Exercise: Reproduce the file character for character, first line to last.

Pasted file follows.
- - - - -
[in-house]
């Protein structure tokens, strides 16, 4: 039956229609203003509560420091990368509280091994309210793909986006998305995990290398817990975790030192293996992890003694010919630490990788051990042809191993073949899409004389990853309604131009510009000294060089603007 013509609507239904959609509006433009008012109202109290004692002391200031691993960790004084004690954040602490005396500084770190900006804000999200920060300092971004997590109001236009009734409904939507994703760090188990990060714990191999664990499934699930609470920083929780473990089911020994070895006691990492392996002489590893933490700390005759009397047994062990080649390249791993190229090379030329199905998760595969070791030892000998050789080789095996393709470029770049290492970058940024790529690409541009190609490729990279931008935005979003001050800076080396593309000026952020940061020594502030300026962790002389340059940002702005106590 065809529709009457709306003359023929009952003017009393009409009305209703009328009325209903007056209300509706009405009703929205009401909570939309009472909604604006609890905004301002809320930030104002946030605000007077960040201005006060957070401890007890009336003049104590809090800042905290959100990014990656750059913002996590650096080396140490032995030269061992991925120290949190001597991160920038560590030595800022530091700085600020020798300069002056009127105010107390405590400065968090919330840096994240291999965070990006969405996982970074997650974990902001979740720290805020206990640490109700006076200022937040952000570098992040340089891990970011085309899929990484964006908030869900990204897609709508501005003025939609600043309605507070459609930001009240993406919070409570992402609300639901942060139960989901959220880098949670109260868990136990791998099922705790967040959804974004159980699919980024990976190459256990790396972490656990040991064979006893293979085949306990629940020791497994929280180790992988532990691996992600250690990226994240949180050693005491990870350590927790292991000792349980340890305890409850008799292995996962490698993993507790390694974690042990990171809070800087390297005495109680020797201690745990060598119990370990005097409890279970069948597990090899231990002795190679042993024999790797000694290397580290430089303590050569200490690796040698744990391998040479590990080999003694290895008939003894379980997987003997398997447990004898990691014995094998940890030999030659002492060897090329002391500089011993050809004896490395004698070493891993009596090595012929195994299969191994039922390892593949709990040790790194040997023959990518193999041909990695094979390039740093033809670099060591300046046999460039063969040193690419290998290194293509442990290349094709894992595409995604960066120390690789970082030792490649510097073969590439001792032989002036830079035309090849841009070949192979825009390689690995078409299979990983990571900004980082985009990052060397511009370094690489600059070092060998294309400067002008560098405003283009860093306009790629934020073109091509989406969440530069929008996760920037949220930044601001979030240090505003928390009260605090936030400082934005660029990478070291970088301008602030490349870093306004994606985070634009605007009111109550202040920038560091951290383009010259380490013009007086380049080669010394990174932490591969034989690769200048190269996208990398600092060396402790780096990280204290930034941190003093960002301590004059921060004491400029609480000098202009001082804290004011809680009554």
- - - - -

[in-house]
């Protein structure tokens, strides 16, 4: 039956229609203003509560420091990368509280091994309210793909986006998305995990290398817990975790030192293996992890003694010919630490990788051990042809191993073949899409004389990853309604131009510009000294060089603007 013509609507239904959609509006433009008012109202109290004692002391200031691993960790004084004690954040602490005396500084770190900006804000999200920060300092971004997590109001236009009734409904939507994703760090188990990060714990191999664990499934699930609470920083929780473990089911020994070895006691990492392996002489590893933490700390005759009397047994062990080649390249791993190229090379030329199905998760595969070791030892000998050789080789095996393709470029770049290492970058940024790529690409541009190609490729990279931008935005979003001050800076080396593309000026952020940061020594502030300026962790002389340059940002702005106590 065809529709009457709306003359023929009952003017009393009409009305209703009328009325209903007056209300509706009405009703929205009401909570939309009472909604604006609890905004301002809320930030104002946030605000007077960040201005006060957070401890007890009336003049104590809090800042905290959100990014990656750059913002996590650096080396140490032995030269061992991925120290949190001597991160920038560590030595800022530091700085600020020798300069002056009127105010107390405590400065968090919330840096994240291999965070990006969405996982970074997650974990902001979740720290805020206990640490109700006076200022937040952000570098992040340089891990970011085309899929990484964006908030869900990204897609709508501005003025939609600043309605507070459609930001009240993406919070409570992402609300639901942060139960989901959220880098949670109260868990136990791998099922705790967040959804974004159980699919980024990976190459256990790396972490656990040991064979006893293979085949306990629940020791497994929280180790992988532990691996992600250690990226994240949180050693005491990870350590927790292991000792349980340890305890409850008799292995996962490698993993507790390694974690042990990171809070800087390297005495109680020797201690745990060598119990370990005097409890279970069948597990090899231990002795190679042993024999790797000694290397580290430089303590050569200490690796040698744990391998040479590990080999003694290895008939003894379980997987003997398997447990004898990691014995094998940890030999030659002492060897090329002391500089011993050809004896490395004698070493891993009596090595012929195994299969191994039922390892593949709990040790790194040997023959990518193999041909990695094979390039740093033809670099060591300046046999460039063969040193690419290998290194293509442990290349094709894992595409995604960066120390690789970082030792490649510097073969590439001792032989002036830079035309090849841009070949192979825009390689690995078409299979990983990571900004980082985009990052060397511009370094690489600059070092060998294309400067002008560098405003283009860093306009790629934020073109091509989406969440530069929008996760920037949220930044601001979030240090505003928390009260605090936030400082934005660029990478070291970088301008602030490349870093306004994606985070634009605007009111109550202040920038560091951290383009010259380490013009007086380049080669010394990174932490591969034989690769200048190269996208990398600092060396402790780096990280204290930034941190003093960002301590004059921060004491400029609480000098202009001082804290004011809680009554």